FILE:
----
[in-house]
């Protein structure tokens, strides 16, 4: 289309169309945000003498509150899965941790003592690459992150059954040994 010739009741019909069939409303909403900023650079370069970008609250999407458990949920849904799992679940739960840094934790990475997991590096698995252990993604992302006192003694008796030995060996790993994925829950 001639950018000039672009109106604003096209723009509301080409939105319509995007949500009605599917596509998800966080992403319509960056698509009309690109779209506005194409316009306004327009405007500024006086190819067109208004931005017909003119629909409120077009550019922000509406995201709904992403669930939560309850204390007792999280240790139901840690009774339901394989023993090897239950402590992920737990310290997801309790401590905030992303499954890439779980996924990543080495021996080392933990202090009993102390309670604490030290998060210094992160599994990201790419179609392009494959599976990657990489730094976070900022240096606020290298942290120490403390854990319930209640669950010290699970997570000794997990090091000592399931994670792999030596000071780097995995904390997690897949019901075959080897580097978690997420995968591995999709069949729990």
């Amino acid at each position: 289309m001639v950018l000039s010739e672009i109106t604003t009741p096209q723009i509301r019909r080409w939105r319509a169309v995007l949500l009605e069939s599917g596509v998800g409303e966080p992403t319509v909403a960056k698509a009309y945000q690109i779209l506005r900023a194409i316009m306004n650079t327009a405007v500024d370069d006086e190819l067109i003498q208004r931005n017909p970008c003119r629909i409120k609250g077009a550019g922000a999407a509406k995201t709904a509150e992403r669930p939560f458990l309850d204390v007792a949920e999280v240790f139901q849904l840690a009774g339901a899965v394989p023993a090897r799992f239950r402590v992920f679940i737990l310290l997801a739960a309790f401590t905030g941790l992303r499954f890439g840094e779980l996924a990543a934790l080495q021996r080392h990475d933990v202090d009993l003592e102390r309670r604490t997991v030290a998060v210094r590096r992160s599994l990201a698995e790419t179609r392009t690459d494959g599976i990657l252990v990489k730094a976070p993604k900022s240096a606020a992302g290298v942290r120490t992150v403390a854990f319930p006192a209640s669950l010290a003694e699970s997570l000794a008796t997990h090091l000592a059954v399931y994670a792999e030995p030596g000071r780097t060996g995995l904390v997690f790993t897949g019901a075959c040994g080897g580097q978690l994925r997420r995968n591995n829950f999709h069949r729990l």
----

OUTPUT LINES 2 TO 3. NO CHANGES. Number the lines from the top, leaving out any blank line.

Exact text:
């Protein structure tokens, strides 16, 4: 289309169309945000003498509150899965941790003592690459992150059954040994 010739009741019909069939409303909403900023650079370069970008609250999407458990949920849904799992679940739960840094934790990475997991590096698995252990993604992302006192003694008796030995060996790993994925829950 001639950018000039672009109106604003096209723009509301080409939105319509995007949500009605599917596509998800966080992403319509960056698509009309690109779209506005194409316009306004327009405007500024006086190819067109208004931005017909003119629909409120077009550019922000509406995201709904992403669930939560309850204390007792999280240790139901840690009774339901394989023993090897239950402590992920737990310290997801309790401590905030992303499954890439779980996924990543080495021996080392933990202090009993102390309670604490030290998060210094992160599994990201790419179609392009494959599976990657990489730094976070900022240096606020290298942290120490403390854990319930209640669950010290699970997570000794997990090091000592399931994670792999030596000071780097995995904390997690897949019901075959080897580097978690997420995968591995999709069949729990």
């Amino acid at each position: 289309m001639v950018l000039s010739e672009i109106t604003t009741p096209q723009i509301r019909r080409w939105r319509a169309v995007l949500l009605e069939s599917g596509v998800g409303e966080p992403t319509v909403a960056k698509a009309y945000q690109i779209l506005r900023a194409i316009m306004n650079t327009a405007v500024d370069d006086e190819l067109i003498q208004r931005n017909p970008c003119r629909i409120k609250g077009a550019g922000a999407a509406k995201t709904a509150e992403r669930p939560f458990l309850d204390v007792a949920e999280v240790f139901q849904l840690a009774g339901a899965v394989p023993a090897r799992f239950r402590v992920f679940i737990l310290l997801a739960a309790f401590t905030g941790l992303r499954f890439g840094e779980l996924a990543a934790l080495q021996r080392h990475d933990v202090d009993l003592e102390r309670r604490t997991v030290a998060v210094r590096r992160s599994l990201a698995e790419t179609r392009t690459d494959g599976i990657l252990v990489k730094a976070p993604k900022s240096a606020a992302g290298v942290r120490t992150v403390a854990f319930p006192a209640s669950l010290a003694e699970s997570l000794a008796t997990h090091l000592a059954v399931y994670a792999e030995p030596g000071r780097t060996g995995l904390v997690f790993t897949g019901a075959c040994g080897g580097q978690l994925r997420r995968n591995n829950f999709h069949r729990l």